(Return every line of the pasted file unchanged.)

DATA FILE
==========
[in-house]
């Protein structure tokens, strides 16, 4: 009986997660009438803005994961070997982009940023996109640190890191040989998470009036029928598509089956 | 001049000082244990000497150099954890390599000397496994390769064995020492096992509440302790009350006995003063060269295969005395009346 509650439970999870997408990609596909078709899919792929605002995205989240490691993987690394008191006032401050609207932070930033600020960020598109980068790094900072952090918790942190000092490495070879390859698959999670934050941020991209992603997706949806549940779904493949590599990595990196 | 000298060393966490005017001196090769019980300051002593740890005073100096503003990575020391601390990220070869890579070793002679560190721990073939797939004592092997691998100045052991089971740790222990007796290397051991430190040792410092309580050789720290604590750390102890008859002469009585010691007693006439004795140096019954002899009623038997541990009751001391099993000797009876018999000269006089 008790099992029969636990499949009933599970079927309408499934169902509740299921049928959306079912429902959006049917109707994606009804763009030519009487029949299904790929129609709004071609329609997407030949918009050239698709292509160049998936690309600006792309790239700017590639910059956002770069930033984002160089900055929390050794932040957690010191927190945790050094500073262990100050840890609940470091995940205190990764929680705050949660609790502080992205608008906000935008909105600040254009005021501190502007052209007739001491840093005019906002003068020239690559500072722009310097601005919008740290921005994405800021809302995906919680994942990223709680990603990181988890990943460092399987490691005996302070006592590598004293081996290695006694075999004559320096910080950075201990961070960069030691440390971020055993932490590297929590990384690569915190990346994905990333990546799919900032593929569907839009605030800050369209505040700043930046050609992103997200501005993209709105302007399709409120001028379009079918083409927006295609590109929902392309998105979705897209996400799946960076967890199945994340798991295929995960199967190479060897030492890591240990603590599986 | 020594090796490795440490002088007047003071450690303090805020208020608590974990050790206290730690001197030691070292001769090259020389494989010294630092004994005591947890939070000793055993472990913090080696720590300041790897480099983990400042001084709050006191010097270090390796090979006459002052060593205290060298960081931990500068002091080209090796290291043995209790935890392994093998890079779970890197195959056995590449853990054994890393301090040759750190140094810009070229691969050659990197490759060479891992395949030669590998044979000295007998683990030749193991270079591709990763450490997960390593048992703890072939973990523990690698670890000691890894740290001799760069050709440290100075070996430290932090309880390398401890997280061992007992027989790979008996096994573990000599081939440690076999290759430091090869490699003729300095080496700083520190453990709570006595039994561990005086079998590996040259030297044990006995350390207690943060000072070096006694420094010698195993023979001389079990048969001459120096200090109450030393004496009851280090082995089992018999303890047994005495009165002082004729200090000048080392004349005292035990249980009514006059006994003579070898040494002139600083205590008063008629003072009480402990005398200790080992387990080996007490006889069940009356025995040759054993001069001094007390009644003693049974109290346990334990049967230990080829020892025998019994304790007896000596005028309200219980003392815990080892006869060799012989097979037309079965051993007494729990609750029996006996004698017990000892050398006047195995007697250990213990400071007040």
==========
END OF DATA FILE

[in-house]
């Protein structure tokens, strides 16, 4: 009986997660009438803005994961070997982009940023996109640190890191040989998470009036029928598509089956 | 001049000082244990000497150099954890390599000397496994390769064995020492096992509440302790009350006995003063060269295969005395009346 509650439970999870997408990609596909078709899919792929605002995205989240490691993987690394008191006032401050609207932070930033600020960020598109980068790094900072952090918790942190000092490495070879390859698959999670934050941020991209992603997706949806549940779904493949590599990595990196 | 000298060393966490005017001196090769019980300051002593740890005073100096503003990575020391601390990220070869890579070793002679560190721990073939797939004592092997691998100045052991089971740790222990007796290397051991430190040792410092309580050789720290604590750390102890008859002469009585010691007693006439004795140096019954002899009623038997541990009751001391099993000797009876018999000269006089 008790099992029969636990499949009933599970079927309408499934169902509740299921049928959306079912429902959006049917109707994606009804763009030519009487029949299904790929129609709004071609329609997407030949918009050239698709292509160049998936690309600006792309790239700017590639910059956002770069930033984002160089900055929390050794932040957690010191927190945790050094500073262990100050840890609940470091995940205190990764929680705050949660609790502080992205608008906000935008909105600040254009005021501190502007052209007739001491840093005019906002003068020239690559500072722009310097601005919008740290921005994405800021809302995906919680994942990223709680990603990181988890990943460092399987490691005996302070006592590598004293081996290695006694075999004559320096910080950075201990961070960069030691440390971020055993932490590297929590990384690569915190990346994905990333990546799919900032593929569907839009605030800050369209505040700043930046050609992103997200501005993209709105302007399709409120001028379009079918083409927006295609590109929902392309998105979705897209996400799946960076967890199945994340798991295929995960199967190479060897030492890591240990603590599986 | 020594090796490795440490002088007047003071450690303090805020208020608590974990050790206290730690001197030691070292001769090259020389494989010294630092004994005591947890939070000793055993472990913090080696720590300041790897480099983990400042001084709050006191010097270090390796090979006459002052060593205290060298960081931990500068002091080209090796290291043995209790935890392994093998890079779970890197195959056995590449853990054994890393301090040759750190140094810009070229691969050659990197490759060479891992395949030669590998044979000295007998683990030749193991270079591709990763450490997960390593048992703890072939973990523990690698670890000691890894740290001799760069050709440290100075070996430290932090309880390398401890997280061992007992027989790979008996096994573990000599081939440690076999290759430091090869490699003729300095080496700083520190453990709570006595039994561990005086079998590996040259030297044990006995350390207690943060000072070096006694420094010698195993023979001389079990048969001459120096200090109450030393004496009851280090082995089992018999303890047994005495009165002082004729200090000048080392004349005292035990249980009514006059006994003579070898040494002139600083205590008063008629003072009480402990005398200790080992387990080996007490006889069940009356025995040759054993001069001094007390009644003693049974109290346990334990049967230990080829020892025998019994304790007896000596005028309200219980003392815990080892006869060799012989097979037309079965051993007494729990609750029996006996004698017990000892050398006047195995007697250990213990400071007040």